Your embroidery machine is steadily stitching out the prettiest design when all of a sudden, disaster strikes. A series of loose thread loops appear on the top of the design, ruining the design and demanding the time it takes to remove it and start over again. But how do you avoid the looping with the next run? First, let’s take a look at what can cause the thread to loop in the first place.
Is it the thread? Not likely. Make sure you are using a top-quality embroidery thread and storing it correctly, away from dust and severe sunlight. A special effects thread such as metallic may perform best in designs with slightly longer stitches and less density and can be encouraged to perform best if the thread comes off the spool horizontally and/or at a controlled speed.
Is it the needle? Probably not. Not if you are changing your needles regularly, so there is no chance that your needle is dull or damaged.
Is it the bobbin? Mmm, no. Not as long as you are using a good quality bobbin with consistent tension. Usually, pre-wound bobbins will maintain consistency best.
Is it my machine setting? Bingo! In the majority of cases, looping is caused by poor tensioning. We cannot emphasize enough the importance of proper tensioning before beginning every project. Improper tensioning can occur with your top thread, in your bobbin case, or even in both places. There are tools to help, and a sample stitch out to see where you stand before you begin.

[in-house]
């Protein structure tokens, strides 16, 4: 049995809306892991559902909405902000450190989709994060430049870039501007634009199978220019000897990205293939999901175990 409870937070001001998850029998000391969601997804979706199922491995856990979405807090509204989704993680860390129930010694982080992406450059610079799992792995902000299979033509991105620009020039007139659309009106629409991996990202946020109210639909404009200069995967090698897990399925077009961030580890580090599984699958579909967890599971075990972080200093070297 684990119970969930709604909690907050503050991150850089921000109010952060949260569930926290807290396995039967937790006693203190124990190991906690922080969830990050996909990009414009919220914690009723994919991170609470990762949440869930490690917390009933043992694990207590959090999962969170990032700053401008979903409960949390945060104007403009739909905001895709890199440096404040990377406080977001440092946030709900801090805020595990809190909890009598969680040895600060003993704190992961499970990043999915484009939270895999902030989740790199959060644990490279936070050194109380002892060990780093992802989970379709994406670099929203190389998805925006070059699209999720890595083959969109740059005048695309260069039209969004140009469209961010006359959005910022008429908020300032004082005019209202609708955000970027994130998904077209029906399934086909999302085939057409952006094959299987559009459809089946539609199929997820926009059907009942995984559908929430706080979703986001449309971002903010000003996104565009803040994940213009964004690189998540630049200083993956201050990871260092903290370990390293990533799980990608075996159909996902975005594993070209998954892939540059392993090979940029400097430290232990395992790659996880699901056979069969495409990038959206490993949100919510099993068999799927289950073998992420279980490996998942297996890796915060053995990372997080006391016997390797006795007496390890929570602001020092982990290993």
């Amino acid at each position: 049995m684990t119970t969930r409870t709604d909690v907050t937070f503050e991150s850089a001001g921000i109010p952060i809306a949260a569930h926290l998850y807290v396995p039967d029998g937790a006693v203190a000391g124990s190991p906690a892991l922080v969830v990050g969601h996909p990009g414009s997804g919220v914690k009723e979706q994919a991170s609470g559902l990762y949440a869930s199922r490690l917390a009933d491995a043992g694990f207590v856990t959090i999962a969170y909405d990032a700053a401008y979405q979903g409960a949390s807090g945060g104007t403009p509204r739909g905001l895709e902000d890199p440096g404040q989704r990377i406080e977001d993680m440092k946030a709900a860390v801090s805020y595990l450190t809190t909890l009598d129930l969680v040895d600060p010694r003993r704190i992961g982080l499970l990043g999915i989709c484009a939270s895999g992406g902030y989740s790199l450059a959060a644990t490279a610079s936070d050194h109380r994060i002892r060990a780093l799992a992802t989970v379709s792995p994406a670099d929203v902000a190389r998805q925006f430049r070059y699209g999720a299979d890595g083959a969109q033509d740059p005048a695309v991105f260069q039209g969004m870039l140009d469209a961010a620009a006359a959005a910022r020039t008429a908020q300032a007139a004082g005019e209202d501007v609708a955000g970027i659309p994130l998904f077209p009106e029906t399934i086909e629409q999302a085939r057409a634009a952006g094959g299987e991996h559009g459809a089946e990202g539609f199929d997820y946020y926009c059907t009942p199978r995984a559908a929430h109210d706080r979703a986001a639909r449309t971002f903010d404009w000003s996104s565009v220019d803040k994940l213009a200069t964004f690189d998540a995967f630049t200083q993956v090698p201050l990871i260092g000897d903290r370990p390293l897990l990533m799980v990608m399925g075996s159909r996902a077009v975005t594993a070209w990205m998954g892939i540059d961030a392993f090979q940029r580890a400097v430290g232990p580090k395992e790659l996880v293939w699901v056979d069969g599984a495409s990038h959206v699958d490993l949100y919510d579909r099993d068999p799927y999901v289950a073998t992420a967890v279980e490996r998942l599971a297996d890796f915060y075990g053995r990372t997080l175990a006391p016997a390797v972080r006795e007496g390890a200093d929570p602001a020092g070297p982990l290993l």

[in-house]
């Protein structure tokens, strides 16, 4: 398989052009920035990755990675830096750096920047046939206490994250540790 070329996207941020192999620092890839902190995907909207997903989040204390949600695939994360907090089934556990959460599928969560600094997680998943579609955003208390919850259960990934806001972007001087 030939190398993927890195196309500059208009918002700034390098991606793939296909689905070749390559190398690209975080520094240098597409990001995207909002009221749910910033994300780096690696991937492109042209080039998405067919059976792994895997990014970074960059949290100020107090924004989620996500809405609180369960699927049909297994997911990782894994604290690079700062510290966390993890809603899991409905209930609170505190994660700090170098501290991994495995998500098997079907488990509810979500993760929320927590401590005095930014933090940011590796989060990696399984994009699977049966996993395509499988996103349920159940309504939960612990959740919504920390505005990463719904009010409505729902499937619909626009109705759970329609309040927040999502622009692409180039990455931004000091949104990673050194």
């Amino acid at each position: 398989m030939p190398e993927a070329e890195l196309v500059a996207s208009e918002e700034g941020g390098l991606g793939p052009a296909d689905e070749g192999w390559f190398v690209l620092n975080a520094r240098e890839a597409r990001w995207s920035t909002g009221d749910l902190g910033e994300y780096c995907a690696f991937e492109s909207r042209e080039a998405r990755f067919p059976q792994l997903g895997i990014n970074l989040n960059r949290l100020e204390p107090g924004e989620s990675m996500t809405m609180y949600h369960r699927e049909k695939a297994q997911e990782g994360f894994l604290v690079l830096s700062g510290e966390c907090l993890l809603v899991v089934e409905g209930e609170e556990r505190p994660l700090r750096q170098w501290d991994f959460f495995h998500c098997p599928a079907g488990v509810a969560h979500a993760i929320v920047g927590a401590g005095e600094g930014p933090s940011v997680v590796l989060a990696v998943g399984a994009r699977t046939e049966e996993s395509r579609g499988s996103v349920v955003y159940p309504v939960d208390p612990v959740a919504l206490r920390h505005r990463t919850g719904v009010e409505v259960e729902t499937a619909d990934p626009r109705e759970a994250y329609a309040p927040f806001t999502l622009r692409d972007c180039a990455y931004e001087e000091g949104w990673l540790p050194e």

Proper tensioning, which will avoid looping, is a balance between top and bottom thread. Always begin with your bobbin thread first, then adjust the top thread. There are tools to help. A top thread tension tool will measure your top thread tension, while a bobbin thread tension gauge will measure the tension of your bobbin thread. A relatively new device to the market, a digital tension gauge, will measure both and is worth its weight in gold!
Thread manufacturers will provide recommended tension settings for the best results, and there is a stitch out that serves as a final test. Stitch out a satin stitch column, then look at it from the reverse side of the stitch out. You will see three distinct columns of stitches: top thread on the left and right with bobbin thread in the center. Each should take up an equal third in width, with a straight line between them.
If the rows are unequal, or there is a jagged appearance between them, set your bobbin case tension screw first. If that does not rectify the issue, increase your top thread tension by small increments. Your best defense against looping is a machine that has been tested and set to proper tensions.